Customers put top value on employee interaction, not the lowest price--they want access, experience, price, product, and service.
Posted May 4, 2006
"The 2006 Consumer Sentiment Index," a recent study from AlixPartners, indicates that retailers should dare to be average: Customers are looking for five basic retail attributes-access, experience, price, product, and service. The study found that consumers respond much more strongly to excellence than fair quality in one or two of these categories (even if performance is average in the rest) across the board. It is the retailers that can deliver this excellence that are currently the most competitive and that are, correspondingly, creating the best shareholder value.
"One of the things the study consistently shows us is that executives can get caught up in their own ideas about what consumers want," says Russell Jones, director of AlixPartners. "It's really important to be looking at this kind of information to understand what you're doing relative to your competitors and what you have to do to be successful with customers."
The report surveyed 6,000 consumers across a broad range of demographics, and found that customers are shifting buying decisions to correspond with what they want in product vendors. What customers want the most, according to the study, are courteous employees. This service selling point came before well-marked prices, good-quality merchandise, in-stock merchandise, and honest prices, in that order. Respectful employees are especially important according to Jones, because "when people go shopping, that's a big part of their day-to-day interactions.
Honest pricing, the fifth most valuable attribute, along with well-marked pricing, which jumped from the number five slot on 2005's list to the second position this year, marked a shift in customer demand away from the cheapest product to the best value and shopping experience. Correspondingly, while the "best" had proven alluring in past years, consumers showed their preference for good, convenient items. The values placed on merchandise quality, in-stock merchandise, and a wide assortment showed that customers are not willing to pay for incremental differences for the "very top" product. Customers also expressed desire for better return policies and store layout that is easy to navigate.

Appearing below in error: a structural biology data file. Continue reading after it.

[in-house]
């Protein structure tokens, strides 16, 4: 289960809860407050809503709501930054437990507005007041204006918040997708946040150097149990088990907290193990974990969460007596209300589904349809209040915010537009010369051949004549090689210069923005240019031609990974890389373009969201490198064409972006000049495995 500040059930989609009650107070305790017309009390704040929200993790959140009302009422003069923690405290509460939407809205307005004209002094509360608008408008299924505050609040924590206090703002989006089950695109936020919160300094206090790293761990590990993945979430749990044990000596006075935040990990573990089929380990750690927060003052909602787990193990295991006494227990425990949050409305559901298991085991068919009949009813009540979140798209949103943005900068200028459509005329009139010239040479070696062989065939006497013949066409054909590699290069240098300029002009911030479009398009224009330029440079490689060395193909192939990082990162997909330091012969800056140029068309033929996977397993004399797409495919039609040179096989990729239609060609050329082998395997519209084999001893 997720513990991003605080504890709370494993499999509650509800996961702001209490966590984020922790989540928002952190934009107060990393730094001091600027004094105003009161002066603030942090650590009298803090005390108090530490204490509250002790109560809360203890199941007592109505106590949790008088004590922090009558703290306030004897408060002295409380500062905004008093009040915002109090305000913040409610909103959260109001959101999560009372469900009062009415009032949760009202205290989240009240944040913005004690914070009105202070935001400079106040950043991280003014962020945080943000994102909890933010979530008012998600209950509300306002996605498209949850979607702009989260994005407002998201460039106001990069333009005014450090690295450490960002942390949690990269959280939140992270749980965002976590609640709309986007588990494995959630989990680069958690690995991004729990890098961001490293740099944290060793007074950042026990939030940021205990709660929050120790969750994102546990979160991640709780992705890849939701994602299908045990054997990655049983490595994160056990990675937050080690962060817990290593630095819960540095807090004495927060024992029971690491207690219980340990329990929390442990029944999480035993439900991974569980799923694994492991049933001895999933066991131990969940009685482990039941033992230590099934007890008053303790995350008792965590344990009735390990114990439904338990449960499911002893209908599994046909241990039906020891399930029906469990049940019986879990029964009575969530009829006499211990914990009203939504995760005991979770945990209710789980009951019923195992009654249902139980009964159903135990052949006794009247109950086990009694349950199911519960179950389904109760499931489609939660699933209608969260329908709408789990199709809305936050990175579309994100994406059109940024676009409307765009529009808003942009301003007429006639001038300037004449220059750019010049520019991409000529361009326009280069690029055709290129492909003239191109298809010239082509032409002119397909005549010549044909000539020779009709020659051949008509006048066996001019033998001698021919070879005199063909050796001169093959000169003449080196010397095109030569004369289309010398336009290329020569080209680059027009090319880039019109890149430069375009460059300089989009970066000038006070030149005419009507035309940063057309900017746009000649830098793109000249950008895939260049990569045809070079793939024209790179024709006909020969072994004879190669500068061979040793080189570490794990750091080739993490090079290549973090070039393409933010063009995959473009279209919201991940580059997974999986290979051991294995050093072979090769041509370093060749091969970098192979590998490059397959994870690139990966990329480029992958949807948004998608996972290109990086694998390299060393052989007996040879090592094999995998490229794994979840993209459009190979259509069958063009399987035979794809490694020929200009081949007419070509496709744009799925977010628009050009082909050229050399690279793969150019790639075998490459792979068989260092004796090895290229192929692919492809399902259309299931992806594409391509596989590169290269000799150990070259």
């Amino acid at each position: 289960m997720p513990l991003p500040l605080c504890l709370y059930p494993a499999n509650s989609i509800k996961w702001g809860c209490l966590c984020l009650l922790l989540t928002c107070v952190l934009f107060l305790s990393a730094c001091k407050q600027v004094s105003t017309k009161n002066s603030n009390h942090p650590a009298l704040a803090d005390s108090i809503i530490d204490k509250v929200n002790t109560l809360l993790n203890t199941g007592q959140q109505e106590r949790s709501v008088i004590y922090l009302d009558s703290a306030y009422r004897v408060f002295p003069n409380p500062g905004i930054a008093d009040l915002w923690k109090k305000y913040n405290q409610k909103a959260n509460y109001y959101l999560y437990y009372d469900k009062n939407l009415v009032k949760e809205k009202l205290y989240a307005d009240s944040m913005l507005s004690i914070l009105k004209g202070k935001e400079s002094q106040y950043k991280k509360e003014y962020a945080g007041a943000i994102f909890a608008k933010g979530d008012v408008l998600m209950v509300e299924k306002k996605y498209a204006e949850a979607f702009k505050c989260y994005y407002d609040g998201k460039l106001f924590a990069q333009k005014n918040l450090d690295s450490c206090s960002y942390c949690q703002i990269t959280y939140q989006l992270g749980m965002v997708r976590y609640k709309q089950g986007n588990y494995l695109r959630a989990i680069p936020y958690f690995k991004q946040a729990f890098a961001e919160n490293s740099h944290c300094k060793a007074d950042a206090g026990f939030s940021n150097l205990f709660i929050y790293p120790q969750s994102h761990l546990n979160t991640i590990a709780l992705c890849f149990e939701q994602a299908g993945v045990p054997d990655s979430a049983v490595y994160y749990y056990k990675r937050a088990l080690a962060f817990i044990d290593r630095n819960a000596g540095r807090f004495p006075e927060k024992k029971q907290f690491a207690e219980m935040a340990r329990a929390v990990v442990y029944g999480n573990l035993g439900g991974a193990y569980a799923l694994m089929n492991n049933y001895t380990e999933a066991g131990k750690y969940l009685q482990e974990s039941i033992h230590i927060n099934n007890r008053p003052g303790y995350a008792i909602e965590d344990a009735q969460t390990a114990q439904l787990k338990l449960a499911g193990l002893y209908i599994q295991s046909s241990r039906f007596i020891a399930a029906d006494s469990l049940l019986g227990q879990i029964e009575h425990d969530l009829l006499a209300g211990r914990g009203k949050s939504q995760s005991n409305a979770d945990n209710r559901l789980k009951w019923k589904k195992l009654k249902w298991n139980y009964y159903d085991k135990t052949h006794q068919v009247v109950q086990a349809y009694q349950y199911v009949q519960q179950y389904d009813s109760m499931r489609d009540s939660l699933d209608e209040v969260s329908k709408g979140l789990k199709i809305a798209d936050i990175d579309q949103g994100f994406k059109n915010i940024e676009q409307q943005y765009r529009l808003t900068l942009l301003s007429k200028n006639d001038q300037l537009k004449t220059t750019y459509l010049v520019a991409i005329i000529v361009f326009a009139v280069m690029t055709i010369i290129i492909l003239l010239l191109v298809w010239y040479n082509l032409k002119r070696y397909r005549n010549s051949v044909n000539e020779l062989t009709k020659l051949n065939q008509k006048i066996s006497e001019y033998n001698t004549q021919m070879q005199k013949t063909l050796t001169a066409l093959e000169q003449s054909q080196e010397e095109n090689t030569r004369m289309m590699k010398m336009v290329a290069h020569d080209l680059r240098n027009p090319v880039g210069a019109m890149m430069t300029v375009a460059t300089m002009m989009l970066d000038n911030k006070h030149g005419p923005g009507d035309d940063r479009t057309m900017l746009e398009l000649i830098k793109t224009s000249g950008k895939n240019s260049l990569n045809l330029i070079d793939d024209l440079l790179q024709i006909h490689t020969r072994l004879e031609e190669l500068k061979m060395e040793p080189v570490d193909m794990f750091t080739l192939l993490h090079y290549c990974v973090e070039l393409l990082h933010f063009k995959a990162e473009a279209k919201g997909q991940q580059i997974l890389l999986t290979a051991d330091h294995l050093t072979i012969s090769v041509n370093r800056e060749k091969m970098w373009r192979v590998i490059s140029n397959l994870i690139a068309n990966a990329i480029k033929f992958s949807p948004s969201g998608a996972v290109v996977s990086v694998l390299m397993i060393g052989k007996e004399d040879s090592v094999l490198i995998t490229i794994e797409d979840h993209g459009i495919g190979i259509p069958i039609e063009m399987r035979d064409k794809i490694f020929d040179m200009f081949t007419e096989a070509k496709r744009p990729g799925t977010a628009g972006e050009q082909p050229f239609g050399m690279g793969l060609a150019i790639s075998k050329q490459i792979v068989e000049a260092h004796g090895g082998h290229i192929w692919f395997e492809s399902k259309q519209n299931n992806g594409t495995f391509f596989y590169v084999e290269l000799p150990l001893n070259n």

The study also rated retail chains in 13 separate categories according to customer preference. Although the study shows a move away from price as a number one selling point, Wal-Mart came out as the most overwhelming presence in the retail industry. The value chain came in as the number one discount retailer, number one grocery, number two convenience chain, number three in both do-it-yourself and electronics, and number 4 or 5 in all of the other categories. "Wal-Mart has focused on making large numbers of people feel comfortable shopping in their stores," Jones explains. "The population of the United States who enjoys shopping at Wal-Mart is much higher than experts think, because they are not in the same demographic."
Other retailers that captured top spots were Barnes & Noble for books, Nordstrom and Kohl's for department stores, Walgreen's for drug, Best Buy for electronics, Staples and Office Depot for office supplies, and Academy Sport and Outdoors for sporting goods. The retailers who won the highest marks were those who outperformed their competition significantly in one or two aspects of performance. For example, Home Depot acquired its top spot largely through pricing, while more expensive chains, like Nordstrom, were able to do so by offering exceptional service.
"It's very difficult and very expensive to be ahead of everyone on every dimension of the retail shopping experience and the retailers typically who try to do that end up falling short on all of those areas," Jones says. "If a retailer doesn't understand the two things that they really want to be good at, they run the risk of being mediocre in all of them."
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